THE Food Standards Agency’s new Novel Food deadline looks set to open the door for the entry of the major global consumer brands into the U.K CBD market.
Concerns over the lack of a clear regulatory CBD framework from the FSA and other agencies has previously proved a deterrent to the Coca-Colas of this world.
Not anymore, a clear pathway to compliance will unleash the forces of multi-national business and change the craft nature of the existing U.K. industry for good.
And, new health concerns over usage whilst taking other drugs, breast-feeding and during pregnancy will also require CBD sellers to double down on any advice they give consumers.
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What Has Happened?
Following a year of procrastination the FSA has announced that all CBD products will have to be registered into the Novel Food process.
Novel Food authorisation is a costly and time consuming process – priced at around £300,000, and taking around two years to complete.
All products on sale in the U.K will have to demonstrate they align with the requirements of this process by March 31, next year.
In theory, it should mean that all these products would then have to be removed from sale while the authorisation process, including various safety tests, take place.
But, the way things are shaping up, it is highly likely that there will be no enforcement action on applicants while this approval process is underway.
A Bit Of Background?
This FSA move follows the rapid growth of the of the U.K. CBD industry; it is said to be worth over £300 million and used by millions of people for its perceived health benefits.
However, as the industry has grown the regulator’s concerns over its nature have also increased.
Recent research showed that some products on sale in the U.K. had illegal levels of the psychoactive cannabis compound THC, while others actually continued no CBD, and there are further issues over potential contaminants.
In January, last year the European Union (E.U.) announced that all CBD products must conform to the Novel Food rules.
This has been fought tooth and nail by many in the industry, and with Brexit out of the way there was some hope that the Novel Food guidelines would be scrapped for a less onerous, U.K.-specific regime.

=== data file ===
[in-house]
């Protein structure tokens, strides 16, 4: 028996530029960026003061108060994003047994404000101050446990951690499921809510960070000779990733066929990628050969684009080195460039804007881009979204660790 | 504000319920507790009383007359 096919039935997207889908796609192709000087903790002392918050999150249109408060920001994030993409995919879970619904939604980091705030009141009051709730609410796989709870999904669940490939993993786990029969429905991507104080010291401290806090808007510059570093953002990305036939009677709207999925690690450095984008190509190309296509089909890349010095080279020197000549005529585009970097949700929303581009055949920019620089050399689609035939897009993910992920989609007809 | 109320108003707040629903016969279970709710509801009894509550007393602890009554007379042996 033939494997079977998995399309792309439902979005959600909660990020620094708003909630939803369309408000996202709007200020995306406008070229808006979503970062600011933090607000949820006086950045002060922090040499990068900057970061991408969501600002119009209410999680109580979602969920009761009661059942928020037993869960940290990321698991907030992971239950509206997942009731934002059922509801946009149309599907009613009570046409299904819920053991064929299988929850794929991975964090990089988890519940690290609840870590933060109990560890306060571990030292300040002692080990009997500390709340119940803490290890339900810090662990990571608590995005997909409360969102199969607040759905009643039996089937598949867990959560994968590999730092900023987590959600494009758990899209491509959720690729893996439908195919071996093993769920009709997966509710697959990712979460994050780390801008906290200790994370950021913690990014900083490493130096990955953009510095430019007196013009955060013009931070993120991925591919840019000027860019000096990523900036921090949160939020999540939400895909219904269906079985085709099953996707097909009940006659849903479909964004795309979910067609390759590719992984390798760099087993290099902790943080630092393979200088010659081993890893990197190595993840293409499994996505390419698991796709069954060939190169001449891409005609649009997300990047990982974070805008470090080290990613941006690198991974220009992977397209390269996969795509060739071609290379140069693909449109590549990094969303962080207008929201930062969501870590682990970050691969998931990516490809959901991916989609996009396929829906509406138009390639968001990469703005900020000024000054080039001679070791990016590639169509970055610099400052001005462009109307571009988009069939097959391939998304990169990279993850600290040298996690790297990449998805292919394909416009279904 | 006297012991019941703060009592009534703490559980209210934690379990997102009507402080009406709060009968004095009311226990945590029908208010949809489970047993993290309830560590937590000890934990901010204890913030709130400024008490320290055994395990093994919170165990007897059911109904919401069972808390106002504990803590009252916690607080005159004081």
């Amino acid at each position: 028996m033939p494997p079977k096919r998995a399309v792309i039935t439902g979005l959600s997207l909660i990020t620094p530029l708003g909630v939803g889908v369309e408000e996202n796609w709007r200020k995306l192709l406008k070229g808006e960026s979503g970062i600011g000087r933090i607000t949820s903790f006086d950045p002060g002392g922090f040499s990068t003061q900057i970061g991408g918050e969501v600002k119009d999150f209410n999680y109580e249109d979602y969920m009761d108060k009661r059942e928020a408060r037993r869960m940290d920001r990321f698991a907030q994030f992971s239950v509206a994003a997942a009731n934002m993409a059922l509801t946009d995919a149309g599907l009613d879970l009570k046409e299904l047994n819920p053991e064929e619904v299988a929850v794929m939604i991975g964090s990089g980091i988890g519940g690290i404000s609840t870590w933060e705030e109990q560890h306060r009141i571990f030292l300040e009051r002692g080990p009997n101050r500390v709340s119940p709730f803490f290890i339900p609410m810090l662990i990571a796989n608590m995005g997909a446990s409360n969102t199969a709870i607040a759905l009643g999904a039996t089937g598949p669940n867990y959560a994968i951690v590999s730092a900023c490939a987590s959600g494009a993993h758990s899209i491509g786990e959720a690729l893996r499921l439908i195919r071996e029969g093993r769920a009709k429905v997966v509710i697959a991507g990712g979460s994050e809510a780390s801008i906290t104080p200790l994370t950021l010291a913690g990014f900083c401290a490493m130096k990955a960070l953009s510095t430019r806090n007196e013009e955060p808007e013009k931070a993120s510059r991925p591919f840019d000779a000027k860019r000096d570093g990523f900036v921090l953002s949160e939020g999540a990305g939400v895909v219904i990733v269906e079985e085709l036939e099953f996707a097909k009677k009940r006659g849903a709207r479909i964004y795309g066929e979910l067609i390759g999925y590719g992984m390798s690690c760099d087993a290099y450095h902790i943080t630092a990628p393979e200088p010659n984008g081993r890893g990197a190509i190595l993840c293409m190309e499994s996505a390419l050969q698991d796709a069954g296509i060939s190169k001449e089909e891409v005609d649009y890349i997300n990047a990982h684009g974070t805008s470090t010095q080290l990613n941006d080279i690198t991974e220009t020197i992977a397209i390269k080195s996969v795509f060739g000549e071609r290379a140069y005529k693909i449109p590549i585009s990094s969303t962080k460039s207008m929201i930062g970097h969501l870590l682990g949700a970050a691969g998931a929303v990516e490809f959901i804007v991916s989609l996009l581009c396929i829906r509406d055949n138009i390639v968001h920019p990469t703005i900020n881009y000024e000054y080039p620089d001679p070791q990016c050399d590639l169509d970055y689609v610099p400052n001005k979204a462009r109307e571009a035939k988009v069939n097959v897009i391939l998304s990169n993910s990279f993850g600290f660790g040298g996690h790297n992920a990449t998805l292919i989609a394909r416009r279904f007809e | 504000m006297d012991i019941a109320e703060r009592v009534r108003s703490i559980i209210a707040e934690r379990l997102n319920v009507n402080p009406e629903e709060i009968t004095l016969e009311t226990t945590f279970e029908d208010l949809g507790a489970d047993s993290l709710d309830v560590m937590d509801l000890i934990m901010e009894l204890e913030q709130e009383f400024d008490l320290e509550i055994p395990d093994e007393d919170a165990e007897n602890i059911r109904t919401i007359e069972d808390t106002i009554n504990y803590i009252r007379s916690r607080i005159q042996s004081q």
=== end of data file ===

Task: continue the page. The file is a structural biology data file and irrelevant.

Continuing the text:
Why Has the FSA Moved Now?
For the last year the industry has been on a warning that it is expected to conform to the Novel Food rule.
But, at the same time the FSA has also said it does not have ‘significant safety concerns over the CBD products for sale in the U.K market’ – hence no enforcement action.
In July last year the FSA’s advisory body met to discuss CBD; known as the Committee on Toxicity (CoT) it said at the time it was unable to give any definitive guidance due to a lack of suitable evidence.
It met again in January this year after securing large quantities of research data from British firm GW Pharmaceuticals.
GW is the only company to have secured a licence from health regulators for a CBD drug; Epidiolex, which is available to patients in the U.K. and USA.
After analysing this data the CoT changed its health guidance on CBD, this, and the need to establish a clear regulatory framework prompted this move.
Overall the industry has welcomed the FSA’s moves to establish a clear regulatory framework.
It’s fair to say that as the industry grew over the last few years a number of companies took advantage of the lax regulatory environment to prey on naive consumers.
Nevertheless, there is still some ground to cover before the FSA secures its full-backing.
The main sticking point for those such as the Cannabis Trades Association and the European Industrial Hemp Association, is their firm belief that CBD is just basically, not a Novel Food.